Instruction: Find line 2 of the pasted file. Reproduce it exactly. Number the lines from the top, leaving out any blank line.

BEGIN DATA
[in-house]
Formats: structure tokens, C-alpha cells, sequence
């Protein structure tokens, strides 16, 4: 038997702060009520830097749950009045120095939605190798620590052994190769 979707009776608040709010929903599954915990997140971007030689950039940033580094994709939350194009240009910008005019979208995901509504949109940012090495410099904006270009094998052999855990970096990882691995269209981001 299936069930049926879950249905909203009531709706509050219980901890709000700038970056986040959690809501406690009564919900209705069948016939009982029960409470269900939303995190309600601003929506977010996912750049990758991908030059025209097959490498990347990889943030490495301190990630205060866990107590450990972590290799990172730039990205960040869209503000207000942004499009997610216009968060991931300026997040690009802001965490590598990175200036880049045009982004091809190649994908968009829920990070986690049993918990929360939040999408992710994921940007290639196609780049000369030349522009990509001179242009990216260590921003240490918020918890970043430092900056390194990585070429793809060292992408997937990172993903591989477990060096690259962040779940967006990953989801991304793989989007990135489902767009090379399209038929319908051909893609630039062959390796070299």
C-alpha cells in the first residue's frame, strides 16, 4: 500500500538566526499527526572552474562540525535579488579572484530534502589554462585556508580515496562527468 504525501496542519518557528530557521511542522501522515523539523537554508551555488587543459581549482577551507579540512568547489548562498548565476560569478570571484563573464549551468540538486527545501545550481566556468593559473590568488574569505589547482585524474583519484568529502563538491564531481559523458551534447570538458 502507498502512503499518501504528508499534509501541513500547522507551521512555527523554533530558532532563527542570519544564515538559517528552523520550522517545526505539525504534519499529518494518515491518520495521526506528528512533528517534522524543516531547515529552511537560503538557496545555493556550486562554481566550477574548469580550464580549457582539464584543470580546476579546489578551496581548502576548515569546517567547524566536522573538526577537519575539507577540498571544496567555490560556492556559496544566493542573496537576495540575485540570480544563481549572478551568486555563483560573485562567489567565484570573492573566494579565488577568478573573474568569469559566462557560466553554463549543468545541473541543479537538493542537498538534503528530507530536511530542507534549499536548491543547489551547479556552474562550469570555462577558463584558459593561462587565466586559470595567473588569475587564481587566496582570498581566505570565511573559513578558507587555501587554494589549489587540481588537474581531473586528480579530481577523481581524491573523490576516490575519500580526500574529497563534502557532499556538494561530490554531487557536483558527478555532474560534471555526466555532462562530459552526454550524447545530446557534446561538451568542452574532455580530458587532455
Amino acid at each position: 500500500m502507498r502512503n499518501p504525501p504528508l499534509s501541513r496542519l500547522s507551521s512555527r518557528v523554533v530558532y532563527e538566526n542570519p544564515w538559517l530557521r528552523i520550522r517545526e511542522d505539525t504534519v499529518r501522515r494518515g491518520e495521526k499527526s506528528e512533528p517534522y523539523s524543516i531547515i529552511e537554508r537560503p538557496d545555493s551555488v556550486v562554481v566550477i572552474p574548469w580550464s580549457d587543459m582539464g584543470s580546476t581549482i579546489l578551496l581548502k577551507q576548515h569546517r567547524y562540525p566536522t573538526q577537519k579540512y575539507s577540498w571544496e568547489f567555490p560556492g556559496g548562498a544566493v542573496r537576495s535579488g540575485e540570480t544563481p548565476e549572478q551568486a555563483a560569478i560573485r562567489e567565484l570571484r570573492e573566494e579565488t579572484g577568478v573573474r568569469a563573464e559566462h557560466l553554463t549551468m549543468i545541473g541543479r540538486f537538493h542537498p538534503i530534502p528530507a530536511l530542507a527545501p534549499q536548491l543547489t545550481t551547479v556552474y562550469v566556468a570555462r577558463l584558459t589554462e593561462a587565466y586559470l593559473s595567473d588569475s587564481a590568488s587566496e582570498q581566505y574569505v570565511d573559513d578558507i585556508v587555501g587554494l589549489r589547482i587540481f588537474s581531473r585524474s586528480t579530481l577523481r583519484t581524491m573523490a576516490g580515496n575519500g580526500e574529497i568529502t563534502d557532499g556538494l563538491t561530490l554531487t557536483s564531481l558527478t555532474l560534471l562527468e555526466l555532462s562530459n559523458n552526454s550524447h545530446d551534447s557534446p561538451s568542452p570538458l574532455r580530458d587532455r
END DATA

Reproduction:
Formats: structure tokens, C-alpha cells, sequence